Come winter, a man carrying a dekchi full of Joynagarer Moa would visit our north Kolkata home when I was a child. The taste and aroma of the delicious moa remain fresh, even though many winters have passed.
Pheriwallahs selling these winter treats are long gone and their cries can no longer be heard. Now, Joynagarer Moa is sold in almost every grocery shop, sweet shop and at makeshift stalls selling gur products that spring up during the season. The moa comes packed in colourful paper boxed tied with fancy ribbons.
Joynagarer Moa is a puffed rice (khoi) ball held together with liquid date palm jaggery (nolen gur) and ghee and mixed with khoya, cashew nut, raisins and pista. Nolen gur is available only in the winter months, thus making the moa a seasonal delicacy. The puffed rice (khoi) comes from Kanakchur paddy cultivated only in the Joynagar region, thus making the moa geographically unique. Joynagarer Moa received the Geographical Identification (GI) tag in 2015.
The authentic Joynagarer Moa, however, is sold only in a handful of shops in the region of its origin.
A Moa shop at Joynagar Station
Joynagar is a village located in the South 24 Parganas and is connected by the Joynagar-Majilpur station on the Sealdah South-Lakshmikantapur/Namkhana line. During winter, Joynagar and neighbouring villages like Baharu and Dakshin Barasat churn out thousands of Joynagarer Moas to cater to the market in Kolkata and beyond.
Its humble beginning
Makeshift moa stalls on the streets of Baharu
Legend has it that long, long ago, a farmer from Baharu once mixed khoi from kanakchur dhaan with nolen gur and turned them into balls. He fed it to the local zamindar, who was delighted. He advised the farmer to sell it in the local markets. This marked the beginning of the amazing journey of the moa, but the name and the brand evolved much later.
Shyamsundar Sweets is one of the oldest sweet shops in Baharu
Shyamsundar Sweets is one of the oldest sweet shops in Baharu that sells the authentic Joynagarer Moa. The shop came up in 1978 under the patronage of Gopal Chandra Ghosh and is at present run by his two sons Ranjit and Bablu. They churn out about 10,000 pieces of moa every day. Skilled and unskilled workers are recruited during winter months to keep the supply chain running.
Start of the branding
Shri Krishna Mistanna Bhandar, Majilpur
About a century ago two youths, Purnachandra Ghosh (Purna) and Nityagopal Sarkar (Buchki), of Joynagar followed the same recipe as the farmer of Baharu and started selling the item in local winter markets. It soon started gaining popularity and came to be known as Buchkir Moa, which was later transformed into Joynagarer Moa.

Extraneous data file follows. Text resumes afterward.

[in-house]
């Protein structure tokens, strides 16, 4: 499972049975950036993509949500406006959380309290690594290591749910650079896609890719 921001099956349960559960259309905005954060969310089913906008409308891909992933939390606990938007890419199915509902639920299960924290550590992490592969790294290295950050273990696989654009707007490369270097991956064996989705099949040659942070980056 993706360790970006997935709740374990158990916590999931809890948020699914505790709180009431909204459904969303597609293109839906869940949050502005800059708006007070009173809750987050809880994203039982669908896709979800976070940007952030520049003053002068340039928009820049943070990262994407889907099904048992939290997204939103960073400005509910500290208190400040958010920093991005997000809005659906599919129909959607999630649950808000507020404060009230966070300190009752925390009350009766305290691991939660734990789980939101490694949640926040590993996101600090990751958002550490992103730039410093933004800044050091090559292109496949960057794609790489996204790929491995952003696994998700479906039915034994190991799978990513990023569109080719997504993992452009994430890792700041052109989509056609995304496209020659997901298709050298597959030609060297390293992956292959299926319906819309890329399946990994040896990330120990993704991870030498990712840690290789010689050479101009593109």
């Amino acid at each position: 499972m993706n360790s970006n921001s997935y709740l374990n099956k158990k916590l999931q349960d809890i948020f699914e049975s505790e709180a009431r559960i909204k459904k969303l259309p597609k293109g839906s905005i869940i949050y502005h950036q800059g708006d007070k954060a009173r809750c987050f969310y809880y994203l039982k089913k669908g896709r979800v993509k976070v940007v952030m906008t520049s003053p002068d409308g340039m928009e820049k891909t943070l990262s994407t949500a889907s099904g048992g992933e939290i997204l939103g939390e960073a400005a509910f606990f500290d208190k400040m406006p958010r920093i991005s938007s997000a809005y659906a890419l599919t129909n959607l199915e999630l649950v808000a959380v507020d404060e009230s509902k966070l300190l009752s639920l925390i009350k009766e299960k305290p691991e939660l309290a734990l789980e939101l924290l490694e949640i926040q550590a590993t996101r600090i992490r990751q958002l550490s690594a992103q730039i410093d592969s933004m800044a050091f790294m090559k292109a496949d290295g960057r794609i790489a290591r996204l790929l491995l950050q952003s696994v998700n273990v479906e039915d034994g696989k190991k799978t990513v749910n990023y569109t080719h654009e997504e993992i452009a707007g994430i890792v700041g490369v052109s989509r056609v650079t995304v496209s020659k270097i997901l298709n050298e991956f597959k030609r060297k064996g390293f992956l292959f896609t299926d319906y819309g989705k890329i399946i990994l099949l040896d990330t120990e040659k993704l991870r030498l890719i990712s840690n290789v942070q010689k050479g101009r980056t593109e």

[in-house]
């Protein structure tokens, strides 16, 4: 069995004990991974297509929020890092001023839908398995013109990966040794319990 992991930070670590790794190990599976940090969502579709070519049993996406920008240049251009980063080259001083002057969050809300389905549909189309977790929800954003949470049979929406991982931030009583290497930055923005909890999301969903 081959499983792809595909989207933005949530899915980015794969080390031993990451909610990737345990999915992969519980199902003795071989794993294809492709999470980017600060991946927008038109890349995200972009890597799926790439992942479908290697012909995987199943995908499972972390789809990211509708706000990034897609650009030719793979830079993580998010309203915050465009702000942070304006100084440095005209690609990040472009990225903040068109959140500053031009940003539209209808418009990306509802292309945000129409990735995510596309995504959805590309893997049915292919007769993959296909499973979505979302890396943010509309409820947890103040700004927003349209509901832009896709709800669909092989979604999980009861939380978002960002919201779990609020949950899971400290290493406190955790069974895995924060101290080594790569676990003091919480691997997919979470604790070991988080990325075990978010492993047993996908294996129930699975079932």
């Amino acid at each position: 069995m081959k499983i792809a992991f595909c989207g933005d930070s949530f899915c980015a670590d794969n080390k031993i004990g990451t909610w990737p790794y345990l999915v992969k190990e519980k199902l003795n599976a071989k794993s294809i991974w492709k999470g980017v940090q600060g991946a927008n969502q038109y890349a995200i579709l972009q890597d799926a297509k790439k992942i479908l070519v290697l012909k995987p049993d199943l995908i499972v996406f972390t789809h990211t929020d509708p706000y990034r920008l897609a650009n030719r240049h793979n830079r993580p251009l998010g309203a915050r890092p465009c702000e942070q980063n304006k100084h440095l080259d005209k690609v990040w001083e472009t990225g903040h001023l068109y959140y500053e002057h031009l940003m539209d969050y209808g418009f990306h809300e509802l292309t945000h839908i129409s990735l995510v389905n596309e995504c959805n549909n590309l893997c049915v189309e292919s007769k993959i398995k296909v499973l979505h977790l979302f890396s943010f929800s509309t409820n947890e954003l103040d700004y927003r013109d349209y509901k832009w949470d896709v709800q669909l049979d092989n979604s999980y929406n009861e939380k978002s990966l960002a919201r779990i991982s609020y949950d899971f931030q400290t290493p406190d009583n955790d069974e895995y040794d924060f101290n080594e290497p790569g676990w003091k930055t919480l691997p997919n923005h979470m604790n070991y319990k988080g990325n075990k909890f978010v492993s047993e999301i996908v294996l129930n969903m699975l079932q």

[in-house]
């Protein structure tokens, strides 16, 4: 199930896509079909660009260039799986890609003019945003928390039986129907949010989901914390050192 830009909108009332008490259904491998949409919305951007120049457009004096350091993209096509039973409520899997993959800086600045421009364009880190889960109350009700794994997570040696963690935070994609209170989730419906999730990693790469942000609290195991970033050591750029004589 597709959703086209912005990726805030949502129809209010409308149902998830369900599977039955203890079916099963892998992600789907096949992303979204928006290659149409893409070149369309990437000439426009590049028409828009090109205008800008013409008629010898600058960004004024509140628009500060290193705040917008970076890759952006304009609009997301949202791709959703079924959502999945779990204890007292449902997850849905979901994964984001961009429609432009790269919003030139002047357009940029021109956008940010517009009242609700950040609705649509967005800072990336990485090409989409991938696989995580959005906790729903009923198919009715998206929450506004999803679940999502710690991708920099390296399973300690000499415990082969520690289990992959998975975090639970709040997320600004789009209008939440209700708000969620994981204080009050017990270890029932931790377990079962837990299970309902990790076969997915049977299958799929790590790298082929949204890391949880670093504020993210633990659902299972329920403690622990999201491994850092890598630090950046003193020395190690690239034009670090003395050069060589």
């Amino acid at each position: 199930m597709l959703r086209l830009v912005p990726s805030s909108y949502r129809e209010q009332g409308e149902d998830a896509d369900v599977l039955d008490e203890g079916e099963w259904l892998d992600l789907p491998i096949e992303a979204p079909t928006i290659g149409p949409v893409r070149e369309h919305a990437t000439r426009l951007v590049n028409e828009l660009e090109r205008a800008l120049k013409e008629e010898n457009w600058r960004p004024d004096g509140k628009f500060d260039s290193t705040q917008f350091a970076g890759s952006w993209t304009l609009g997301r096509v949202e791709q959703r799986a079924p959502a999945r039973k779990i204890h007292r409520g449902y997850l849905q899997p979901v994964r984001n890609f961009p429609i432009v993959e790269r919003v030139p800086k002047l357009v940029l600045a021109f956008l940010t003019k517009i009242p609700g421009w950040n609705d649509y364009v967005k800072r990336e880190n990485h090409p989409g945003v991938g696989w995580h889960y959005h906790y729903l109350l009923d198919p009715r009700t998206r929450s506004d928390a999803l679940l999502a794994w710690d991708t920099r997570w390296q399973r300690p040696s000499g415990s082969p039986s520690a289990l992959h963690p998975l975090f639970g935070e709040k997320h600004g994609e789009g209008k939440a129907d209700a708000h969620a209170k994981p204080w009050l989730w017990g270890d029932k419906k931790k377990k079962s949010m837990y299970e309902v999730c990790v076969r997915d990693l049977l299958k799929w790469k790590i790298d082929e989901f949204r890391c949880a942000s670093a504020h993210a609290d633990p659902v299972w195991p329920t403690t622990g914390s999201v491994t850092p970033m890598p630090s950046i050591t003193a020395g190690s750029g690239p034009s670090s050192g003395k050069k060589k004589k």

Photos of Purnachandra Ghosh (Purna) (left) and Nityagopal Sarkar (Buchki) (right) at Shri Krishna Mistanna Bhandar
In 1929, they came up with a shop, named it Shri Krishna Mistanna Bhandar, which is still in operation and is still run by the descendants of Purnachandra Ghosh. This happens to be the oldest running moa shop of the region and was the first to brand the legendary sweet.
Adding the technology edge
Maa Kali Sweets, Joynagar
The short shelf-life of Joynagarer Moa has always been a problem. If temperatures are low, it can last for a maximum of four days. Refrigeration spoils the taste, so a proper scientific package was needed to extend the shelf life. Maa Kali Sweets was the first to introduce a vacuum package for Joynagarer Moa, increasing the shelf life to two weeks. They have also come up with a lab for quality control of the moa.
Vacuum-packaged Joynagarer Moa
Started by Khokon Das in 1990 Maa Kali Sweets at present has two outlets in Joynagar. Although the shop is relatively new, the Das family has a long connection with the south Bengal delicacy. The legacy started with Khokon’s grandfather who used to sell his moa in Kolkata. His Joynagar train ticket confirmed his geographical location and acted as an informal GI tag. Today Khokon has started the lab, where the raw material goes to a scientific screening before being used for manufacturing. The final product also goes through a quality control test, maintaining the guidelines of food safety. Maa Kali Sweets has also come up with innovations like diabetic moa, chocolate moa and moa cake.
Difficulties and road ahead
Production unit of Shyamsundar Mistanna Bhandar, Baharu
Although the shelf-life problem has been solved to a certain extent, many others remain. The decrease of date palm trees has created a shortfall in the supply of nolen gur. The cutting of trees needs specialised skilled workers called seuli. Sadly, many of them are leaving the state for greener pastures. Also there has been a drop in the quality of the kanakchur paddy.
But the silver lining is that the new generation is picking up the skills. Ritwick Ghosh of Shyamsundar Sweets, Bahuru, has just completed his BCA and joined the family business. He wants to pick up the skill hands-on and plans to do an MBA. He thinks the degree will help him develop and grow his ancestral business. On the other hand, Khokon’s son Rajesh Das is a CA and wants to mix technology with tradition. He is also looking into newer business avenues and is planning to turn Joynagarer Moa into a global brand.